In the DPD-system tracking servo for an optical disc, such as a DVD, there is the advantage of capably providing a tracking error detector that removes an offset of an output, which is caused by an amplitude difference between signals, due to the change in the relative position between the lens and the light-receiving section, which becomes obvious as the reading speed reaches higher multiples in an optical disc of the next generation.

Furthermore, since superior advantages can be expected in a circuit formed by a CMOS without being restricted to a bipolar transistor, there is the advantage that the DPD circuit separated as a front end chip because it is implemented by a bipolar transistor at present can be integrated with a signal processing chip realized by a CMOS at a subsequent stage.

Second Embodiment

In a second embodiment, a description is given of an example of a circuit in which the circuit configuration shown in FIG. 10 is improved to lower the input impedance of the node N1.

In the circuit configuration shown in FIG. 10, when the input impedance of the node N1 is high and the input current signal after being converted by the resistor R1 is large, the voltage variation of the node N1 is large, causing distortion. In order to reduce this distortion, a common gate stage transistor (input impedance reduction circuit) Tr2 is provided between the nodes A and B in order to lower the input impedance of the node N1.

FIG. 12 is a circuit diagram showing an example of a configuration in which a common gate stage transistor is provided between the nodes A and B in order to lower the input impedance of the node N1.

According to the second embodiment, as a result of a decrease of the input impedance of the node N1, even if the input current signal after being converted by the resistor R1 is large, the voltage variation of the node N1 can be suppressed, and a phenomenon, such as the change of the amount of distortion and the change of the amount of phase offset in accordance with the magnitude of the input current signal after being converted by the resistor R1, can be suppressed. Thus, a high-accuracy tracking error detector can be provided.

Third Embodiment

In a third embodiment, by controlling the gate voltage of the common gate stage transistor Tr2 used in the second embodiment by using an operational amplifier (input impedance reduction circuit) OP, the input impedance of the node N1 can be further decreased.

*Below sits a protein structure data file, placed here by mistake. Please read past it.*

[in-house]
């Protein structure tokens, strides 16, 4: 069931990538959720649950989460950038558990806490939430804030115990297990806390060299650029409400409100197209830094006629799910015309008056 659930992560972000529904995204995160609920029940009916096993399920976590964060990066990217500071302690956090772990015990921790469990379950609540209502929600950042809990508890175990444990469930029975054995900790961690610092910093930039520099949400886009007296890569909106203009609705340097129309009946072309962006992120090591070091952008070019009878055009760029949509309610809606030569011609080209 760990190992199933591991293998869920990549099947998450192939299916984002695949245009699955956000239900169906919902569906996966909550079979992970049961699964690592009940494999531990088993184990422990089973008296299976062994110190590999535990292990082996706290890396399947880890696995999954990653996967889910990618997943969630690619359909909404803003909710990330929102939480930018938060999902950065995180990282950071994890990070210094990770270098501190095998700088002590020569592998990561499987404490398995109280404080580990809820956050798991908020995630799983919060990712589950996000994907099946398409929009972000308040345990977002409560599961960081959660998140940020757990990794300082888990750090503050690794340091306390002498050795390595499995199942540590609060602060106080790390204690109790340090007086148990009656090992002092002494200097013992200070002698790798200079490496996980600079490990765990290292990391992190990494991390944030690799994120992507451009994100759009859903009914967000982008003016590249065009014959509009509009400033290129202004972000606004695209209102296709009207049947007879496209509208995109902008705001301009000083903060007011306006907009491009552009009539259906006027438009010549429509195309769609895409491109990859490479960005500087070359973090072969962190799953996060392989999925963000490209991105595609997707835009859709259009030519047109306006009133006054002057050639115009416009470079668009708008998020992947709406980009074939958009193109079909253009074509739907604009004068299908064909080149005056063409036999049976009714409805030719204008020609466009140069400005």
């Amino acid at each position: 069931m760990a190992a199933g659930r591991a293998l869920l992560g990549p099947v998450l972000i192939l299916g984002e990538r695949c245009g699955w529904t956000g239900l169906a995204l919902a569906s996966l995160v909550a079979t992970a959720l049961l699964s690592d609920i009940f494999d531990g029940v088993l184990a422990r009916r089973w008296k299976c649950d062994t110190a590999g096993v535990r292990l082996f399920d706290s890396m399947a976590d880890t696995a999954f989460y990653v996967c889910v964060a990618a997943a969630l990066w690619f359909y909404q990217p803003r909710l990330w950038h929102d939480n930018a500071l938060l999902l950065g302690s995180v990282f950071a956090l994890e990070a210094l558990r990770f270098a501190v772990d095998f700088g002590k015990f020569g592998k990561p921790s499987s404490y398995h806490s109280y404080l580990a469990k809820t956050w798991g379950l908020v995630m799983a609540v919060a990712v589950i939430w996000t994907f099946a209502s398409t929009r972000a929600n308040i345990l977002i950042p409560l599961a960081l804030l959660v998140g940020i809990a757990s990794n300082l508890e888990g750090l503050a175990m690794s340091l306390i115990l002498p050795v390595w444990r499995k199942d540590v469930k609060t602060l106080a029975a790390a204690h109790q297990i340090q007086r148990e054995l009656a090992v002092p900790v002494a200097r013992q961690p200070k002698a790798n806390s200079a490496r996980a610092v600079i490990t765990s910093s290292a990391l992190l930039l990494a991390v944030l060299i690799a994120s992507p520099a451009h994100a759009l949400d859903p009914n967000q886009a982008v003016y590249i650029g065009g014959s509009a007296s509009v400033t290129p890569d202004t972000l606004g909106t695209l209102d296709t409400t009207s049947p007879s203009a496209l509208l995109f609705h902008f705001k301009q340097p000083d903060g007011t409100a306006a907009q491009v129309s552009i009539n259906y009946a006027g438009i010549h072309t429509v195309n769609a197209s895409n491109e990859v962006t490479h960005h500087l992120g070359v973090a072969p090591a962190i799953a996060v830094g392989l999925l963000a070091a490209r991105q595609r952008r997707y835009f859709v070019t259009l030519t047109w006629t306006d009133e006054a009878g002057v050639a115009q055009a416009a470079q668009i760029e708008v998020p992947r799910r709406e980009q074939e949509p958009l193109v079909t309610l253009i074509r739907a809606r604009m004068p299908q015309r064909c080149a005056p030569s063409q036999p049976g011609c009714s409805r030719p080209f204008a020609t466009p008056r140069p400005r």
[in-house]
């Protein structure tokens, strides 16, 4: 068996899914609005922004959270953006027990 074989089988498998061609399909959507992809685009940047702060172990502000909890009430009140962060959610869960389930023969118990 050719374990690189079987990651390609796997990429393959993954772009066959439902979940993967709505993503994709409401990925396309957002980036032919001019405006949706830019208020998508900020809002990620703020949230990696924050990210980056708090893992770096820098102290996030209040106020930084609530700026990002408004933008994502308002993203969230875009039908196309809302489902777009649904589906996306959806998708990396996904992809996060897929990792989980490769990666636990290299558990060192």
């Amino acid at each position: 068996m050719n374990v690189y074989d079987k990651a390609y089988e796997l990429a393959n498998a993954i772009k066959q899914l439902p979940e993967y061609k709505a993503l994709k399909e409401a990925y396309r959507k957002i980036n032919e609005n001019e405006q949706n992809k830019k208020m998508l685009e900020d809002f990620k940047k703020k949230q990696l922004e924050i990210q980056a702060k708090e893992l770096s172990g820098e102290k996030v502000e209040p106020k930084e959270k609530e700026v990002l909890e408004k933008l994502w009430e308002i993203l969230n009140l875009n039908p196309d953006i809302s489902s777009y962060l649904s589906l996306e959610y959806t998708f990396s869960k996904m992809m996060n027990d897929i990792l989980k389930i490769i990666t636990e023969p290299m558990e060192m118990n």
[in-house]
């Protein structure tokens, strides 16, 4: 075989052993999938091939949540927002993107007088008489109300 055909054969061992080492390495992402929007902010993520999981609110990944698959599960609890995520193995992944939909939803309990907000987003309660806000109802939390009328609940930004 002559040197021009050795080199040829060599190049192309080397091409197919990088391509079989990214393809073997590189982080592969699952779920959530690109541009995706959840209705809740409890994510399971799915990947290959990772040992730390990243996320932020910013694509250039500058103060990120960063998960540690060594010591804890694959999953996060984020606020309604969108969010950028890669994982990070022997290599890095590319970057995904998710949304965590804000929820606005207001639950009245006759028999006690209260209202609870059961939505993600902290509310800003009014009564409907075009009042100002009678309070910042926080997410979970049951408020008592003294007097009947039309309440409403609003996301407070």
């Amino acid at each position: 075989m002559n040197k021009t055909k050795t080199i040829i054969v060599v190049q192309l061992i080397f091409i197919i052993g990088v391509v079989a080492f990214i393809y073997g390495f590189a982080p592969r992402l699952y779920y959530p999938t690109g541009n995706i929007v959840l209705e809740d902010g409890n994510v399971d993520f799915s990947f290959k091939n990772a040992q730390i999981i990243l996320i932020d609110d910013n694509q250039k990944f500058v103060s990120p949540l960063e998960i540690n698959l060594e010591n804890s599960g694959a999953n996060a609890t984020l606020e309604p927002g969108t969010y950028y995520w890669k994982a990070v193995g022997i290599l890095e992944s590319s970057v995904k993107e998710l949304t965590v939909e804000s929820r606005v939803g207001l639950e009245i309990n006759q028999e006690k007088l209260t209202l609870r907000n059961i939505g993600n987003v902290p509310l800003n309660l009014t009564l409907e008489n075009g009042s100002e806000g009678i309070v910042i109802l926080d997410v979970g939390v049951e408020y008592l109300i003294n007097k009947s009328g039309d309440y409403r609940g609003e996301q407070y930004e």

FIG. 13 is a circuit diagram showing an example of such a circuit configuration capable of further decreasing the input impedance of the node Ni.

According to the third embodiment, since the node N1 is virtually short-circuited with a terminal Vref by an OP, the input impedance of the node N1 can be further decreased, and a phenomenon, such as the change of the amount of distortion and the change of the amount of phase offset in accordance with the magnitude of the input current signal after being converted by the resistor R1, can be suppressed. Thus, a tracking error detector having a high accuracy can be provided.

It should be understood by those skilled in the art that various modifications, combinations, subcombinations and alterations may occur depending on design requirements and other factors insofar as they are within the scope of the appended claims or the equivalents thereof.

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JPH10162381A Title not available
JPS63152029A Title not available
Non-Patent Citations
Reference
1Japanese Office Action; Application No. 2004-165849; dated Jan. 25, 2007.
Classifications
U.S. Classification369/44.28, 369/44.34, 369/44.27
International ClassificationG11B7/09, G11B7/00
Cooperative ClassificationG11B7/0906
European ClassificationG11B7/09A6
Legal Events
DateCodeEventDescription
Mar 26, 2013FPExpired due to failure to pay maintenance fee
Effective date: 20130203
Feb 3, 2013LAPSLapse for failure to pay maintenance fees
Sep 17, 2012REMIMaintenance fee reminder mailed
Jul 7, 2005ASAssignment
Owner name: SONY CORPORATION, JAPAN
Free format text: ASSIGNMENT OF ASSIGNORS INTEREST;ASSIGNOR:HARADA, SHINGO;REEL/FRAME:016732/0849
Effective date: 20050629